2. Emerging sources of demand
In 2019, PM Capital initiated a position in copper companies. Similar to today, the market then focused on China’s problems: slowing economic growth, the US-China trade dispute and risks in Chinese property. PM Capital favoured copper due to growth in renewables and shortages in new supply. Copper became a successful position for the Fund.
We saw renewables as an important new demand driver for copper and other metals. Copper is an essential material in Electric Vehicles (EVs) due to its use in batteries, electric motors, charging stations and other areas. Copper is also used in renewable-energy systems that generate power from wind, solar and hydro.
As developed nations move faster to decarbonise their economies, demand for renewables – materials like copper – will rise. This structural trend has decades of growth ahead given the scale of the decarbonisation challenge.
In 2021, the International Energy Agency (IEA) forecast that US$5 trillion of annual investment in clean energy will be required by 203o under the pathway for net-zero carbon emissions.5 That will add an extra 0.4% to annual global GDP.
For copper, the IEA estimated that demand will be 1,7-2.7 times greater over the next decade and a half due to the clean-energy transition, including renewables, EVs and energy-grid investment.6
Clearly, renewables will become a stronger source of new minerals demand over this decade and beyond – and a large source of economic growth, such is the amount of investment required to decarbonise economies.
Growth in developing nations will also drive commodities demand this decade. As investors focus on China’s slowing economy and its effect principally on iron-ore demand, they risk overlooking growth in steel production in India. In July 2023, BHP Group estimated that annual steel production in India could increase from around 100 million tonnes in 2020 to almost 400 million tonnes by 2050.7 Iron-ore and metallurgical coal are essential minerals for steel production.
S&P Global, a ratings house, predicts India will become the world’s third-largest economy by 2030, overtaking Japan and Germany.8 So, as China slows, other sources of commodity demand from developing nations are strengthening,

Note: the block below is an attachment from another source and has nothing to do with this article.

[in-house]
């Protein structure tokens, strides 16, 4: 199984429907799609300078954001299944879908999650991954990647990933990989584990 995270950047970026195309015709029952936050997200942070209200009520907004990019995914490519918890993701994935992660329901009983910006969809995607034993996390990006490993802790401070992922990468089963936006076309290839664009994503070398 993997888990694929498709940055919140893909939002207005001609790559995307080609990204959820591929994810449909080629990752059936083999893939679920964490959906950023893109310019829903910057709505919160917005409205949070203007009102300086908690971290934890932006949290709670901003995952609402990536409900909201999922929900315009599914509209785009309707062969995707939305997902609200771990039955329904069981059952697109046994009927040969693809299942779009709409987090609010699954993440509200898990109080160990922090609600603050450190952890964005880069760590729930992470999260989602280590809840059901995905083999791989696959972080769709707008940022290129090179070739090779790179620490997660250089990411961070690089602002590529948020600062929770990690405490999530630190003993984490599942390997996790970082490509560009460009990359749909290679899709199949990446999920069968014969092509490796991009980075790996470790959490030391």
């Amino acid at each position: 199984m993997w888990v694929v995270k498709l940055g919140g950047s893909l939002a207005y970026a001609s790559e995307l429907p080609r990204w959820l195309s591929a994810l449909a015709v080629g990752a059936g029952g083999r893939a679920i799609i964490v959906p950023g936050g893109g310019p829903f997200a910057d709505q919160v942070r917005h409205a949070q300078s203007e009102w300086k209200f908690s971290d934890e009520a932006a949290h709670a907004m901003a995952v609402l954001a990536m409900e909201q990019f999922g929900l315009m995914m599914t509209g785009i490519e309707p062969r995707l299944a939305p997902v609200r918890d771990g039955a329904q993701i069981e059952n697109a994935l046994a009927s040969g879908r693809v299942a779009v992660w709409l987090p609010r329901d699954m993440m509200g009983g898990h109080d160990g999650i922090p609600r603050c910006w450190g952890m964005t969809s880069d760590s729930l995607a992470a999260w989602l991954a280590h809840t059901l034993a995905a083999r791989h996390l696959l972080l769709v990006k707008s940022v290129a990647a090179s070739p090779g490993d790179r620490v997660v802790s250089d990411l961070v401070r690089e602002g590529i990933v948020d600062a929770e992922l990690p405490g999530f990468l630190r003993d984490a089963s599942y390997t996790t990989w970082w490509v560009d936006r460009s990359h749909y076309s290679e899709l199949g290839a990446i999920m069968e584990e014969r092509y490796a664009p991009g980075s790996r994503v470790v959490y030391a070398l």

3. Supply constraints
As mentioned earlier, PM Capital’s position in copper was partly driven by the lack of new supply coming to market. Copper projects were becoming more complex, taking longer to build and requiring greater capital. A higher copper price was needed to incentivise companies to invest in new copper supply.
In May 2023, BHP noted that the copper industry requires US$250 billion of investment in new supply between 2022 and 2030 to meet increased demand from renewables and EVs. But committed new copper projects total well below 50% of that figure.9 Although a higher copper price will encourage greater investment in copper projects, it takes years to develop new copper supply to meet rising demand and offset natural depletion.
Today, we continue to see project pipelines for new copper mines pushed out and higher capital expenditure budgets required. Codelco, the world’s largest copper producer after Freeport McMoRan, is spending more than US$40 billion in the next six years just to maintain current production levels. Southern Copper, the fourth-largest producer, recently pushed out its development pipeline by 2-3 years for several projects, with most now due after 2030.
Other factors are also constraining investment and supply in new mining projects. As institutional investors put more weight on Environmental, Social and Governance (ESG) factors in investment decisions, large mining companies are increasingly moving away from fossil fuels through divestments of existing assets or less investment in fossil-fuel exploration. Issues with approvals for new fossil-fuel projects and sourcing external capital are compounding supply challenges.